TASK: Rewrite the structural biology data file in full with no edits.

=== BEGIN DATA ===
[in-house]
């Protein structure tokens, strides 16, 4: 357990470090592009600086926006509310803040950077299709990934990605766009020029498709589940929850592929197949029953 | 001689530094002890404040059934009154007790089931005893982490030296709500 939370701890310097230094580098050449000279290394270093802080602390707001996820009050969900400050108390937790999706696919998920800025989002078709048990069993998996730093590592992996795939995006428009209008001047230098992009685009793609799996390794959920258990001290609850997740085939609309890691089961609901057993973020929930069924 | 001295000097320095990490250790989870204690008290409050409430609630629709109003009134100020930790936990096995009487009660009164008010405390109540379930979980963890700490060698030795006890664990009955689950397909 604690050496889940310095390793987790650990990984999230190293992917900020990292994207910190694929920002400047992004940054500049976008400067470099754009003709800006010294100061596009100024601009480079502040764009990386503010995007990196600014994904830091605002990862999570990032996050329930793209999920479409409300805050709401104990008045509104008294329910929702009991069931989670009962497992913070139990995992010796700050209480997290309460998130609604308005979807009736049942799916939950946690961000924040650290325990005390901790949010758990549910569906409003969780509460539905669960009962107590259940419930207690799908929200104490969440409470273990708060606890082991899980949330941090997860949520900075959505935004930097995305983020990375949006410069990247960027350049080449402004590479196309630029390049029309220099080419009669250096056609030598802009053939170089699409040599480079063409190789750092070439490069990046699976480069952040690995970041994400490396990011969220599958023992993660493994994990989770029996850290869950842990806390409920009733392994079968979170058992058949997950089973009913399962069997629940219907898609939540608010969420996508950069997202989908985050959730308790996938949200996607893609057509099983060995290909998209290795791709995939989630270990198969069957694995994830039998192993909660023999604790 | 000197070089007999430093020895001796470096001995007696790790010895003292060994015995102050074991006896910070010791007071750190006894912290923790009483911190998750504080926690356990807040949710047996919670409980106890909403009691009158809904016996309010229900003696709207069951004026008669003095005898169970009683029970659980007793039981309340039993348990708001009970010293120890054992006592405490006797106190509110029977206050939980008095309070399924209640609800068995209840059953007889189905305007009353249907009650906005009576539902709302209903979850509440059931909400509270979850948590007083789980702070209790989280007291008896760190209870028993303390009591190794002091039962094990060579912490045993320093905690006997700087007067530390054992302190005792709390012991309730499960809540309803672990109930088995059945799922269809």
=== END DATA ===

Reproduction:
[in-house]
């Protein structure tokens, strides 16, 4: 357990470090592009600086926006509310803040950077299709990934990605766009020029498709589940929850592929197949029953 | 001689530094002890404040059934009154007790089931005893982490030296709500 939370701890310097230094580098050449000279290394270093802080602390707001996820009050969900400050108390937790999706696919998920800025989002078709048990069993998996730093590592992996795939995006428009209008001047230098992009685009793609799996390794959920258990001290609850997740085939609309890691089961609901057993973020929930069924 | 001295000097320095990490250790989870204690008290409050409430609630629709109003009134100020930790936990096995009487009660009164008010405390109540379930979980963890700490060698030795006890664990009955689950397909 604690050496889940310095390793987790650990990984999230190293992917900020990292994207910190694929920002400047992004940054500049976008400067470099754009003709800006010294100061596009100024601009480079502040764009990386503010995007990196600014994904830091605002990862999570990032996050329930793209999920479409409300805050709401104990008045509104008294329910929702009991069931989670009962497992913070139990995992010796700050209480997290309460998130609604308005979807009736049942799916939950946690961000924040650290325990005390901790949010758990549910569906409003969780509460539905669960009962107590259940419930207690799908929200104490969440409470273990708060606890082991899980949330941090997860949520900075959505935004930097995305983020990375949006410069990247960027350049080449402004590479196309630029390049029309220099080419009669250096056609030598802009053939170089699409040599480079063409190789750092070439490069990046699976480069952040690995970041994400490396990011969220599958023992993660493994994990989770029996850290869950842990806390409920009733392994079968979170058992058949997950089973009913399962069997629940219907898609939540608010969420996508950069997202989908985050959730308790996938949200996607893609057509099983060995290909998209290795791709995939989630270990198969069957694995994830039998192993909660023999604790 | 000197070089007999430093020895001796470096001995007696790790010895003292060994015995102050074991006896910070010791007071750190006894912290923790009483911190998750504080926690356990807040949710047996919670409980106890909403009691009158809904016996309010229900003696709207069951004026008669003095005898169970009683029970659980007793039981309340039993348990708001009970010293120890054992006592405490006797106190509110029977206050939980008095309070399924209640609800068995209840059953007889189905305007009353249907009650906005009576539902709302209903979850509440059931909400509270979850948590007083789980702070209790989280007291008896760190209870028993303390009591190794002091039962094990060579912490045993320093905690006997700087007067530390054992302190005792709390012991309730499960809540309803672990109930088995059945799922269809």